Picking the right service to host your website on is incredibly important. Imagine you get Dugg, or Reddited, or Slashdotted and you deplete the alloted server resources, not only will you rack up an exorbitant amount in overage charges but you miss out on incredibly important exposure, and new subscribers/readers.
Here’s a look at a very interesting article that I read a little over a week ago that provides insight into surviving 100,000 instant visitors on a budget. If you look at the first image from the article it highlights several notable things:
1. An article from your site hits the front-page of Digg and there is an immediate spike in traffic.
2. MySQL exhausts your server resources.
3. Some recovery traffic that isn’t as high as the initial traffic (which trailed off because you ran out of resources).
4. Server reboot and HTML caching causes more loss in traffic.
What we see here is that you have about 6-8 hours of really good traffic before it starts going back to normal. And this is the time where you really need to capitalize on your sudden popularity. Many of the Technorati top 100 sites display their web hosting provider’s badge on the site, which provides a good place to start looking for options. But in case they aren’t, a new service launched today solves that problem for you.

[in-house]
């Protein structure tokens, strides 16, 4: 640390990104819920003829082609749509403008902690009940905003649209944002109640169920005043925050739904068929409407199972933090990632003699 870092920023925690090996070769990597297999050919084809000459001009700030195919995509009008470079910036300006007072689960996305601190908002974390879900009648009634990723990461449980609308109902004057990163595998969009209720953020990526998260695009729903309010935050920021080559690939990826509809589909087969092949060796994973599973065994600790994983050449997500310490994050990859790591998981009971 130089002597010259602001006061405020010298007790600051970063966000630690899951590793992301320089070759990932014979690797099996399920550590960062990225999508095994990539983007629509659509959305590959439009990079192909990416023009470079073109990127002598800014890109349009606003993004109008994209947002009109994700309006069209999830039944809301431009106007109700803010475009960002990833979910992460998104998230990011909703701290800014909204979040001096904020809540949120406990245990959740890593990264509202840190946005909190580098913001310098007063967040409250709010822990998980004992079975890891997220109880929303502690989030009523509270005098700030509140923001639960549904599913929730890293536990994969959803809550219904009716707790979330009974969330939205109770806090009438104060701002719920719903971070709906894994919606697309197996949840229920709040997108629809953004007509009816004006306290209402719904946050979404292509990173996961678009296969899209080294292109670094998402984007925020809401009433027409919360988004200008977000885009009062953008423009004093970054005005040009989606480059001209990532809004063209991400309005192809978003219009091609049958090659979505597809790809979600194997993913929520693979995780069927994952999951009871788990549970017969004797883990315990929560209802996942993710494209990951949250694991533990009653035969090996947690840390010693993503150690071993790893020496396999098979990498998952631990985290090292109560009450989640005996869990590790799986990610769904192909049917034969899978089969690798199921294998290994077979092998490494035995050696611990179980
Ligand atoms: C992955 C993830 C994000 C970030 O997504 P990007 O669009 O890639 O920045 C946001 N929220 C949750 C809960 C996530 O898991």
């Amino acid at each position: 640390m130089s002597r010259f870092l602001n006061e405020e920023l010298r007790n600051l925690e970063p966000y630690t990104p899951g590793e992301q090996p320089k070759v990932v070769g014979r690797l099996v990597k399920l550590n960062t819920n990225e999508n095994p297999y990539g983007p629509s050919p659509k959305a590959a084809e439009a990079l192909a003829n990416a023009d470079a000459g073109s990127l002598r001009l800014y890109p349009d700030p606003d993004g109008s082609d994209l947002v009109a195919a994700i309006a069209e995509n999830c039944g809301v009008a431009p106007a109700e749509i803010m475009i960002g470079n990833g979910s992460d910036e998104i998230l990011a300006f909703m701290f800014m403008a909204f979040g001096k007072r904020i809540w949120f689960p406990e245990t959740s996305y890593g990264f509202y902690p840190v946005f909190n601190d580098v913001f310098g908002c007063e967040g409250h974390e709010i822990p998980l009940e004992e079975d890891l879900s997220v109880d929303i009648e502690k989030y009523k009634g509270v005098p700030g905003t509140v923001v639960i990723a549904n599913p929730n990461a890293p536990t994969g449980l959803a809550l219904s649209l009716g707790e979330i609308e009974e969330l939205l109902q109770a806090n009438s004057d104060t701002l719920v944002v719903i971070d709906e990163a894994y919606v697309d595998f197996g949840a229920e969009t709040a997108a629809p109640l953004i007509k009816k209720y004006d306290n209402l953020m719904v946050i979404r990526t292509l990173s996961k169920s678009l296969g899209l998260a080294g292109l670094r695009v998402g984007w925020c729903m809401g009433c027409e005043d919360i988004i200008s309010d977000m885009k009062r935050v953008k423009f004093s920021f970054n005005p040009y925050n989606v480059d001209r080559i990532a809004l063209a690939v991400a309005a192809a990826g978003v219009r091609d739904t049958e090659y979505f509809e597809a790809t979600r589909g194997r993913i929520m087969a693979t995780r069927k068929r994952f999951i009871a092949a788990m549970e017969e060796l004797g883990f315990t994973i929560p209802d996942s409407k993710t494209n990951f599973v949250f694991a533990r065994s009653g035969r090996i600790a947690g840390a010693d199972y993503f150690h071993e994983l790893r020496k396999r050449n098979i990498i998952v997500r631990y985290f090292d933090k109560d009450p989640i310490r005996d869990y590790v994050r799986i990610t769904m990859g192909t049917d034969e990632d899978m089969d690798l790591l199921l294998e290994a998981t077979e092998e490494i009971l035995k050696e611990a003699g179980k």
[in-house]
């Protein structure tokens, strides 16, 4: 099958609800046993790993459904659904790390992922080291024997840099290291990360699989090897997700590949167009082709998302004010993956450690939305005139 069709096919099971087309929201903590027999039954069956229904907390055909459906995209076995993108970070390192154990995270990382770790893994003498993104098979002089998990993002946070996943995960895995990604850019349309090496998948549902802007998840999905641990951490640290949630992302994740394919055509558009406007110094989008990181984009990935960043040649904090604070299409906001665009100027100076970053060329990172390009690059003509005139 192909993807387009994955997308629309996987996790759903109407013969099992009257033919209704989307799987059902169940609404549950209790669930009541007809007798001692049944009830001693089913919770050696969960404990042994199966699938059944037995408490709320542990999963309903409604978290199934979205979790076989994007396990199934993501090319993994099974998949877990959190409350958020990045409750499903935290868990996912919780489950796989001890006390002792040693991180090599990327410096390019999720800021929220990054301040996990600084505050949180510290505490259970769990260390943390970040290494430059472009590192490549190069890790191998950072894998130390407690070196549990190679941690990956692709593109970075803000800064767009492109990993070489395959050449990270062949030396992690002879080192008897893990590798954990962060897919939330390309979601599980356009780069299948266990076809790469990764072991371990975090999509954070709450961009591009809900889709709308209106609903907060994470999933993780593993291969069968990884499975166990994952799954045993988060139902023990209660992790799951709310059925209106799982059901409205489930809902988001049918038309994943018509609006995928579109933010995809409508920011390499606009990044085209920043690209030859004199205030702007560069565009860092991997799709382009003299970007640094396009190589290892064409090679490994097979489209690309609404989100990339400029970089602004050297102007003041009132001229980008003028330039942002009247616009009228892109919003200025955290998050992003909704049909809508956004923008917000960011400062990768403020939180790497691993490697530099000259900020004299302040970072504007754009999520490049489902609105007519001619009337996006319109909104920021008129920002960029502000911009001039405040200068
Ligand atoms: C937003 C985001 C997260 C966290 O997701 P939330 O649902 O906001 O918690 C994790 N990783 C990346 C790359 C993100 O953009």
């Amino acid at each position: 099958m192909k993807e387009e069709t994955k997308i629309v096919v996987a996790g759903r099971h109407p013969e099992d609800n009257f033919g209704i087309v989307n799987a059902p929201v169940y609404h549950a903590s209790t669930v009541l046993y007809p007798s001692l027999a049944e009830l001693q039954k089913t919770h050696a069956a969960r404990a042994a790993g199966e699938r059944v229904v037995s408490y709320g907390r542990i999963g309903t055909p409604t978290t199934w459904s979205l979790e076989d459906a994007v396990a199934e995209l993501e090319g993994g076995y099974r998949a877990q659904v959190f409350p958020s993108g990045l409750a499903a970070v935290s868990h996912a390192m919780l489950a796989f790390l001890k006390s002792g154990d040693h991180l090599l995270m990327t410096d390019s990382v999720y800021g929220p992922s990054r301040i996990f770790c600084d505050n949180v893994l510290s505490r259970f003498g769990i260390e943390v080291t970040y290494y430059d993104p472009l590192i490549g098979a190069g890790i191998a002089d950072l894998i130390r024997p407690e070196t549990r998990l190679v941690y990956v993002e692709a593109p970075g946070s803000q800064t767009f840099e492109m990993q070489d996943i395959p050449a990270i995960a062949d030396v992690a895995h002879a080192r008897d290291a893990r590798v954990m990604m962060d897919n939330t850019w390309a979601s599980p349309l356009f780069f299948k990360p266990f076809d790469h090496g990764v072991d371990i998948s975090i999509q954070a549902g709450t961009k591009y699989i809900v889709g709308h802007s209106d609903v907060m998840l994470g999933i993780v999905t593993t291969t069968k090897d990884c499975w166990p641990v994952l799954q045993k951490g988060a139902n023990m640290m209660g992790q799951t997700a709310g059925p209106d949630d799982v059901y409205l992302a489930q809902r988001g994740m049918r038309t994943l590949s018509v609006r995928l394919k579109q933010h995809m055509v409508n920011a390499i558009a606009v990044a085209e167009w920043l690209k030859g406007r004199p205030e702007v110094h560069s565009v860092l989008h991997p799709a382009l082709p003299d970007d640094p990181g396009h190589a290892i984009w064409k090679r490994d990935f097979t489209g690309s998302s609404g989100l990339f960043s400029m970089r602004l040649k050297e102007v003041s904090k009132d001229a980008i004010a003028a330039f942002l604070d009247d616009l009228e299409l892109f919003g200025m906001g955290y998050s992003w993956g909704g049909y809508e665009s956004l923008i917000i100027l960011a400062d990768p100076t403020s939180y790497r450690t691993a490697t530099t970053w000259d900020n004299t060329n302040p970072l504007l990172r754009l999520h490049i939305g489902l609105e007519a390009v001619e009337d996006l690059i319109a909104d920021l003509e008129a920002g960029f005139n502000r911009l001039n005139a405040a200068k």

The tool, which is quite appropriately called Who Is Hosting This, let’s you peek behind the site and find out the name and a link to the service that is hosting a particular site, and it’s completely free.
Here are some other simpler methods for countering the problems outlined above that you can use if you’re not quite ready to change hosts yet (specific to WordPress hosted blogs):
1. The WordPress Stats management plugin, though not the most versatile, takes a heavy load off your MySQL database.
2. WordPress caching plugins detect a sudden influx of traffic and serve cached static pages and images.